• 09 Nov 2021 3:19 PM | Tina McCormick (Administrator)

    Kentucky Health News- Dr. Steven Stack, KDPH Commissioner

    Working Toward the Elimination of Hepatitis C - The Kentucky Hepatitis Academic Mentorship Program

    Northeast Kentucky Substance Use Response Coalition Receives National Award

    Kentucky Primary Care Association Newsletter

    Executive Insights on the present and future state of telehealth

    Flourishcare: Helping older adults flourish in Rural Communities

    Diffusion of Social Media Among Public Relations Practitioners in Health Departments Across Various Community Population Sizes

    Online technology in rural health: Supporting students to overcome the tyranny of distance

    Academy of Family Physicians Journal

    Using population segmentation to provide better health care for all: the "Bridges to Health" model

    Reengineering the Discharge Transition Process of COVID-19 Patients Using Telemedicine, Remote Patient Monitoring, and Around-the-Clock Remote Patient Monitoring from the Emergency Department and Inpatient Units

    Telehealth Opportunities in the COVID-19 Pandemic Early Days: What Happened, Did Not Happen, Should Have Happened, and Must Happen in the Near Future?

    Health Disparities Affect Millions in Rural U.S. Communities

    Rural Veteran Health Care Challenges

    To What Extent do Community Characteristics Explain Differences in Closure among Financially Distressed Rural Hospitals?

    Why is my community suffering more from COVID-19?

    Telehealth Helps Close Health Care Disparity Gap in Rural Areas

    Standard set of health outcome measures for older persons

    Examining Training Motivations Among Public Health Workers

    Impacts of the COVID-19 pandemic on rural America

    Rural health care and COVID-19: A research roundup

    Rural Health Seminar Examines Covid-19 Challenges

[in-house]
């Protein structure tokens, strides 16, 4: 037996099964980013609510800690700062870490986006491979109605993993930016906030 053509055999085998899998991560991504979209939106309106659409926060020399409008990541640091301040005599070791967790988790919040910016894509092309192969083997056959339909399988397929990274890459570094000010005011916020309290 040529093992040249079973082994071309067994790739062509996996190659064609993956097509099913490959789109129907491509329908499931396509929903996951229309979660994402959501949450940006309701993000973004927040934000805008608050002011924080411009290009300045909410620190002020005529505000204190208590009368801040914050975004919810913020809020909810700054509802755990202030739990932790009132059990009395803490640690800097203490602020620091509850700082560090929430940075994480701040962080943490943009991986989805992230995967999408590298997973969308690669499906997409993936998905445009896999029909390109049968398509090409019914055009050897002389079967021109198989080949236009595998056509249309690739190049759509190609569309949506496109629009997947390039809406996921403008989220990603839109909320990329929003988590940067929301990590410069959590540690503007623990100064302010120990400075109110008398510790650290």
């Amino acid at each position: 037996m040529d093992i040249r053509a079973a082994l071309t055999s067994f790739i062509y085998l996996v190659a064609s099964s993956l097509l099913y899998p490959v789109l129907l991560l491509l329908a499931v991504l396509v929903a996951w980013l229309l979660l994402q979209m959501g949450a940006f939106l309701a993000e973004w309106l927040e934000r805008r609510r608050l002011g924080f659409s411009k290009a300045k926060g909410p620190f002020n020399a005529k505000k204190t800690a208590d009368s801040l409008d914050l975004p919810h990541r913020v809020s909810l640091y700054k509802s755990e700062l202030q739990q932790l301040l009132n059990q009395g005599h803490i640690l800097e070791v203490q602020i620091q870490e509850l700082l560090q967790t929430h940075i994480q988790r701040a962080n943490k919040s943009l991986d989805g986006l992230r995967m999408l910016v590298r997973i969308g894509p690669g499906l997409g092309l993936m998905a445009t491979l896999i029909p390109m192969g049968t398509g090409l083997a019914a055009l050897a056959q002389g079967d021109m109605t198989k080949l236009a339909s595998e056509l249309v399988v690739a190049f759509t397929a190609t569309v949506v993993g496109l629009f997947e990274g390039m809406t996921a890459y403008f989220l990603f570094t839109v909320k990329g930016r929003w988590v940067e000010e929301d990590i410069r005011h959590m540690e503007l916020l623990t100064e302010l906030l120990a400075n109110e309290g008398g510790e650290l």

Tired of feeling hopeless and out of options?

    The United States is experiencing an epidemic of drug overdose deaths.

    Substance Use and Misuse in Rural Areas


    The Changing Nature of Rural Health Care

  • 16 Jun 2021 3:05 PM | Tina McCormick (Administrator)

    The Kentucky Rural Health Association invites you to submit a proposal for concurrent sessions (panel, individual or group) for the Annual Conference scheduled for November 8-9, 2021 at the Center for Rural Development in Somerset Kentucky. 

    Click Here to access information to submit.

    Should you have any questions please contact Anna Jones

  • 09 Jan 2019 12:00 PM | Tina McCormick (Administrator)


  • 14 Aug 2017 1:33 PM | Tina McCormick (Administrator)

    KRHA executive director, Tina McCormick says that "The Kentucky rural health association has been a 501c6 non profit since its inception.  We are excited to change our status to a 501c3 in order to better serve all Kentuckians.  Our mission is improving the health of Kentuckians through education and advocacy and we feel this change in our non profit status will allow our outreach to grow while obtaining additional funding to support those goals". This will be possible because contributions to KRHA are now fully deductible as charitable contributions.